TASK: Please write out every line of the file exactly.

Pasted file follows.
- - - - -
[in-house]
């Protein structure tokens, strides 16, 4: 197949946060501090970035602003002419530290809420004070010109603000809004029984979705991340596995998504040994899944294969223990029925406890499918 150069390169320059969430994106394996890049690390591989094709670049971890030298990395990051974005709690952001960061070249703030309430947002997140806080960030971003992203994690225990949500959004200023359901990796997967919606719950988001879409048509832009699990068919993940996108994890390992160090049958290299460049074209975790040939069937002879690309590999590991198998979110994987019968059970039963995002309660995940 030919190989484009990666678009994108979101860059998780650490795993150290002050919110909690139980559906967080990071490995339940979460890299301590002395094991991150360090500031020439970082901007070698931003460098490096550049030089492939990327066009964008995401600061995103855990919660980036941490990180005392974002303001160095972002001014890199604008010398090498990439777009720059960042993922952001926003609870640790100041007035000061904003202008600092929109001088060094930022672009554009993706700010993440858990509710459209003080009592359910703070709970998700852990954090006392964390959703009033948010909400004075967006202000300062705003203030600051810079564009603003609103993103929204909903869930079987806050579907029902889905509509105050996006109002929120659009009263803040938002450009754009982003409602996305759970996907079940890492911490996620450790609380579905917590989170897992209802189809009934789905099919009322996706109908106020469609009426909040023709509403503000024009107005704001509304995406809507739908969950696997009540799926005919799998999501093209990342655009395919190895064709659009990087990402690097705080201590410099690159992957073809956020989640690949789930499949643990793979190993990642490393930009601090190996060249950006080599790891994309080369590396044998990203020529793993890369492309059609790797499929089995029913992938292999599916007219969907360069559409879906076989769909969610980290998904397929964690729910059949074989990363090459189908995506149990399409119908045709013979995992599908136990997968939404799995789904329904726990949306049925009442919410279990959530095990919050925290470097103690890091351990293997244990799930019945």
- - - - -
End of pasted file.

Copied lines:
[in-house]
């Protein structure tokens, strides 16, 4: 197949946060501090970035602003002419530290809420004070010109603000809004029984979705991340596995998504040994899944294969223990029925406890499918 150069390169320059969430994106394996890049690390591989094709670049971890030298990395990051974005709690952001960061070249703030309430947002997140806080960030971003992203994690225990949500959004200023359901990796997967919606719950988001879409048509832009699990068919993940996108994890390992160090049958290299460049074209975790040939069937002879690309590999590991198998979110994987019968059970039963995002309660995940 030919190989484009990666678009994108979101860059998780650490795993150290002050919110909690139980559906967080990071490995339940979460890299301590002395094991991150360090500031020439970082901007070698931003460098490096550049030089492939990327066009964008995401600061995103855990919660980036941490990180005392974002303001160095972002001014890199604008010398090498990439777009720059960042993922952001926003609870640790100041007035000061904003202008600092929109001088060094930022672009554009993706700010993440858990509710459209003080009592359910703070709970998700852990954090006392964390959703009033948010909400004075967006202000300062705003203030600051810079564009603003609103993103929204909903869930079987806050579907029902889905509509105050996006109002929120659009009263803040938002450009754009982003409602996305759970996907079940890492911490996620450790609380579905917590989170897992209802189809009934789905099919009322996706109908106020469609009426909040023709509403503000024009107005704001509304995406809507739908969950696997009540799926005919799998999501093209990342655009395919190895064709659009990087990402690097705080201590410099690159992957073809956020989640690949789930499949643990793979190993990642490393930009601090190996060249950006080599790891994309080369590396044998990203020529793993890369492309059609790797499929089995029913992938292999599916007219969907360069559409879906076989769909969610980290998904397929964690729910059949074989990363090459189908995506149990399409119908045709013979995992599908136990997968939404799995789904329904726990949306049925009442919410279990959530095990919050925290470097103690890091351990293997244990799930019945």